Faculty and Staff

Kent Sugden

Kent Sugden

Professor and Chair of Chemistry and Biochemistry

Home Department: Chemistry and Biochemistry
Office: CHEM 306 & CHEM 116B
Email: kent.sugden@umontana.edu
Office Hours:

M, W: 11:00- 12:00  or by appointment.


Biochem: BCH 380 and Laboratory Safety: CHMY 485.

Personal Summary

Kent received his Ph.D. in chemistry from Montana State University in 1992. He was an NIH postdoctoral research fellow at Dartmouth College from 1993-95, a research associate at Dartmouth College from 1995-97 and a research assistant professor at Dartmouth from 1997-99. Kent joined the University of Montana chemistry department in June of 1999 where he conducts research in bioinorganic chemistry.

Research Interests

My research focuses on the mechanism of interaction of metal complexes with biomolecules that can lead to the formation of genetic aberrations such as mutations, cancer and toxicity. My primary metal of interest is chromium, which in the +6 oxidation state, is a known human carcinogen. One method by which chromium may induce cancer in humans is through oxidative damage to nucleic acids. Our research group is focused on the mechanism by which this oxidative chemistry may occur and the resulting lesions that are formed on DNA that can give rise to carcinogenesis.

Selected Publications

Ø    Gremaud, J.G., Martin, B.D., Sugden, K.D.  2010 Influence of substrate complexity on the diastereo-selective formation of spiroiminodihydantoin and guanidinohydantoin from chromate oxidation. Chem. Res. Tox. 23, 379-385. PMID: 20014751


Ø  Bergquist, E.R., Fischer, R.J., Sugden, K.D. and Martin, B.D. 2009 Inhibition by methylated organoarsenicals of the respiratory 2-oxo-acid dehydrogenases. J. Organometallic Chem. 694, 973-980. PMID: 20161290


Ø  Little, L.G. and Sugden K.D. 2009 Chromium-Induced DNA Damage and Repair” Metal Complex-DNA Interactions. N. Hadjiliadis and E. Sletten eds. John Wiley and Sons Ltd. pgs 463-489.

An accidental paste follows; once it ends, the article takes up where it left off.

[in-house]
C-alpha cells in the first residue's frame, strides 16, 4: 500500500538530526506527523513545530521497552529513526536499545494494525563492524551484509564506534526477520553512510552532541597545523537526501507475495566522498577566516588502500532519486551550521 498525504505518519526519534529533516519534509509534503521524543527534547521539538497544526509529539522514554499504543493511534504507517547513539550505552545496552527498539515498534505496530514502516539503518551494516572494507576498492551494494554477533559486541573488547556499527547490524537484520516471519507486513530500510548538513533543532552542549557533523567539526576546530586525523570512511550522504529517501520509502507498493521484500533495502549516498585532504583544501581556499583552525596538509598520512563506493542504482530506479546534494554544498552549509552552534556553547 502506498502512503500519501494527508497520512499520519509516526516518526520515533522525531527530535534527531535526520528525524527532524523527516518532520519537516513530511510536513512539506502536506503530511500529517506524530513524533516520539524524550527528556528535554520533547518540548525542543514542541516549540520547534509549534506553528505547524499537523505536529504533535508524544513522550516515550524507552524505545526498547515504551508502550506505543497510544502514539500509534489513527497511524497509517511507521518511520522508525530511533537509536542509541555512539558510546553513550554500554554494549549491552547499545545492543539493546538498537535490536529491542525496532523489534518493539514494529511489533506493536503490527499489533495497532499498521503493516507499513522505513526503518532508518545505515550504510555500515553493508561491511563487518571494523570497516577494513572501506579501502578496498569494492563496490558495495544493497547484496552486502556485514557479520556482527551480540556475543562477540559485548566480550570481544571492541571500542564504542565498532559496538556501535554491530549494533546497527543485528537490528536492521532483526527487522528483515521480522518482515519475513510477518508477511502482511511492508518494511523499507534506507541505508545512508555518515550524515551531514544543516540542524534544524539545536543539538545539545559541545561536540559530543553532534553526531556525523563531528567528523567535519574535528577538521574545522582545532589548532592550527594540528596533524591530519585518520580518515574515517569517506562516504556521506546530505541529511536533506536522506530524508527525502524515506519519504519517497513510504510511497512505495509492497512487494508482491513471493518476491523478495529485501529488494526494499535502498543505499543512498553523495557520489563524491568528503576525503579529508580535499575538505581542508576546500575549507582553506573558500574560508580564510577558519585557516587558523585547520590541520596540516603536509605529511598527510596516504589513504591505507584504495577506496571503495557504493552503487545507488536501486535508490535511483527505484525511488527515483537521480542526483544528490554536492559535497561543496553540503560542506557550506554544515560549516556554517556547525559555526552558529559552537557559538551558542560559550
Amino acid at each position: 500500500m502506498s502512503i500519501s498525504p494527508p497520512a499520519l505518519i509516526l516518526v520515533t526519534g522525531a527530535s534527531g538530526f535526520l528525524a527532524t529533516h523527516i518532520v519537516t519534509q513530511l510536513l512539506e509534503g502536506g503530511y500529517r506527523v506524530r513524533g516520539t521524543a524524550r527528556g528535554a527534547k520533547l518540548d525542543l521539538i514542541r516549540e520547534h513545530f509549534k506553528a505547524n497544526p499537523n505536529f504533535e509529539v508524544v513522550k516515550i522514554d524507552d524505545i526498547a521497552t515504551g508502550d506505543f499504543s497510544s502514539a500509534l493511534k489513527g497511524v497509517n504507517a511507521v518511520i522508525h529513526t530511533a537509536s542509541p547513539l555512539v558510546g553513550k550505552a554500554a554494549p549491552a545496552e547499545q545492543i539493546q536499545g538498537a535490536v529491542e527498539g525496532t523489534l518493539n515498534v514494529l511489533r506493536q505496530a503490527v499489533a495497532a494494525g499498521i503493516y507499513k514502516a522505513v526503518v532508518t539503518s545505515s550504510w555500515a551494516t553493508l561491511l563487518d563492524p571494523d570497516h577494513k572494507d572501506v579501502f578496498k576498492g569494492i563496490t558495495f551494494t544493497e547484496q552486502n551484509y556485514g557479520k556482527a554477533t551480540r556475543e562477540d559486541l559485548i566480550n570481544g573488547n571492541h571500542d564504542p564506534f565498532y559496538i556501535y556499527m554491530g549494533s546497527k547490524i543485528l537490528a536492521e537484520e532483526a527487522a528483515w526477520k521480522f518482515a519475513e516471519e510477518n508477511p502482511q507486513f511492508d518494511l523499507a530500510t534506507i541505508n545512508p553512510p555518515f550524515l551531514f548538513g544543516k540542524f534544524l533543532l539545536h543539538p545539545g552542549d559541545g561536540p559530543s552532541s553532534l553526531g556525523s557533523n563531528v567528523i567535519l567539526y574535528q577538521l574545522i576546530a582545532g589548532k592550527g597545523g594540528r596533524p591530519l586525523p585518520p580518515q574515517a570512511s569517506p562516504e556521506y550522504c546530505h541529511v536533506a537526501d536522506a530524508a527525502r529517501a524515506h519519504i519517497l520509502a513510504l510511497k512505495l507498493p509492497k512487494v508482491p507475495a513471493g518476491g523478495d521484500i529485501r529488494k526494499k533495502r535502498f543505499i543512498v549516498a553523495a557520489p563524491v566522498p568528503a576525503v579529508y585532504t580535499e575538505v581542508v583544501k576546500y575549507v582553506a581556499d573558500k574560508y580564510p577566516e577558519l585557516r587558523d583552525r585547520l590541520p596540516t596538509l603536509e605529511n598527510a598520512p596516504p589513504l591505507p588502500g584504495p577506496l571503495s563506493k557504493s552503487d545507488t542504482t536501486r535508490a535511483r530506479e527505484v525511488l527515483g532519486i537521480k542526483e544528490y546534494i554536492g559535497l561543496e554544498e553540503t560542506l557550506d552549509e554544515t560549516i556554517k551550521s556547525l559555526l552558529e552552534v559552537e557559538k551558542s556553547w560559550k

Ø  Covino, J.J. and Sugden, K.D. 2008 “Chromate Genotoxicity” Advances in Molecular Toxicology, James Fishbein ed. Vol 2, pgs 1-24.


Ø  Slade, P.G. Priestley, N.P. and Sugden, K.D. 2007 “Spiroiminodihydantoin as an Oxo-Atom Transfer Product of 8-oxo-2’-deoxyguanosine Oxidation by Chromium(V)” Organic Letters 9, 4411-4414. PMID: 17915881


Ø  Martin, B.D., Schoenhard, J.A., Hwang, J-M., and Sugden, K.D. 2006 “Ascorbate is a Pro-oxidant in Chromium-Treated Human Lung Cells.  Mutation Research. 610, 76-84. PMID: 16857421


Ø  Hailer, M.K., Slade, P.G., Martin, B.D., and Sugden, K.D. 2005 “Nei-deficient Escherichia coli are differentially sensitized to chromate through the accumulation of the oxidized guanine lesion spiroiminodihydantoin” Chem. Res. Toxicol. 18, 1378-1383. PMID: 16167829


Ø  Slade, P.G., Hailer, M.K., Martin, B.D. and Sugden, K.D. 2005 “Guanine-specific oxidation of double-stranded DNA by Cr(VI) and ascorbic acid forms spiroiminodihydantoin and 8-oxo-2’-deoxyguanosine”Chem. Res. Toxicol. 18, 1140-1149. PMID: 16022506


Ø  Hailer M. K., Slade, P. G., Martin, B.D., Rosenquist, T.E., and Sugden, K.D.  2005 “Recognition of the Oxidized Lesions Spiroiminodihydantoin and Guanidinohydantoin in DNA by the Mammalian Base Excision Repair Glycosylases NEIL1 and NEIL2” DNA Repair, 4, 41-50. PMID: 15533836




Specialized Research Interests

Mechanism of interaction of metal complexes, particularly chromium, with biomolecules that can lead to the formation of genetic aberrations such as mutations, cancer and toxicity.

Chair Director Departments

Chemistry and Biochemistry